The explosion of the industrial revolution and the rise of imperialism in the second half of the nineteenth century served to dramatically increase the supply and demand for weapons on a global scale. No longer could arms manufacturers in industrialized nations subsist by supplying their own states' arsenals, causing them to seek markets beyond their own borders.
Challenging the traditional view of arms dealers as agents of their own countries, Jonathan Grant asserts that these firms pursued their own economic interests while convincing their homeland governments that weapons sales delivered national prestige and could influence foreign countries. Industrial and banking interests often worked counter to diplomatic interests as arms sales could potentially provide nonindustrial states with the means to resist imperialism or pursue their own imperial ambitions. It was not mere coincidence that the only African country not conquered by Europeans, Ethiopia, purchased weapons from Italy prior to an attempted Italian invasion.
From the rise of Remington and Winchester during the American Civil War, to the German firm Krupp's negotiations with the Russian government, to an intense military modernization contest between Chile and Argentina, Grant vividly chronicles how an arms trade led to an all-out arms race, and ultimately to war.
An ambitious and wide-ranging history of the arms export trade over the half century leading up to the First World War. Grant provides a great deal of new information on unfamiliar topics, such as the Argentina-Chile naval race of the 1890s and Ethiopian emperor Menilek's purchase of European rifles. He also offers fresh material on better-known episodes, such as the modernization of Meiji Japan and arms sales to the Balkans.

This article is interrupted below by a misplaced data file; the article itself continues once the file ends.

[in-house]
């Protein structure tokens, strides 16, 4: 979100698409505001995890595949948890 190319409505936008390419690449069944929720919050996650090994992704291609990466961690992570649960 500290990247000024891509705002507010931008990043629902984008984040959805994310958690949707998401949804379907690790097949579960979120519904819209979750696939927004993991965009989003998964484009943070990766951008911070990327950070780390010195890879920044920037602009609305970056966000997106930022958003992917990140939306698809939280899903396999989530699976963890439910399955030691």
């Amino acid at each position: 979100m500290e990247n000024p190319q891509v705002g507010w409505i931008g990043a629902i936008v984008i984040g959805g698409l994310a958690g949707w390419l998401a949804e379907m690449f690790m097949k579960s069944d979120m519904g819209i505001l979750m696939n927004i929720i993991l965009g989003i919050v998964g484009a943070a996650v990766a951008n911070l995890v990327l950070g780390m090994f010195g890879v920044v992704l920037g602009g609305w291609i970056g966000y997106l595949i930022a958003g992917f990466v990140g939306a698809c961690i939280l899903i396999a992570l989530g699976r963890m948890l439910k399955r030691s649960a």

An original and illuminating work that connects the global arms business to the spread of imperialism. Grant's archival discoveries are delightfully counterintuitive, with national arsenals selling to even the bitterest enemies of their respective states. He gives a brilliant exposition on the senseless militarization of Latin America in the late nineteenth century, where regimes confessed their folly, yet plowed ahead anyway, driven by pride, patriotism, and graft.
Although many histories have been written about the international arms race prior to World War I, few have examined this phenomenon within the larger context of the 19th century...Impressively researched...This groundbreaking book will revitalize historical debate on the arms trade.
Jonathan Grant has written an extensive, well-researched, and probing account of the companies that built those warships in the decades before the Great War...His impressive research spanning a number of nations and various national archives reveals in some depth the diplomatic struggles that prompted nations to seek arms and the competition among firms to win contracts. The book will serve readers interested more narrowly in the subject of arms sales and, more broadly, in globalization and business history...Rulers, Guns, and Money should find a place on the shelves of historians of the period, whether their interests lie in colonialism, international relations, or business.
- 304 pages
- 0-11/16 x 6-1/8 x 9-1/4 inches
- Harvard University Press
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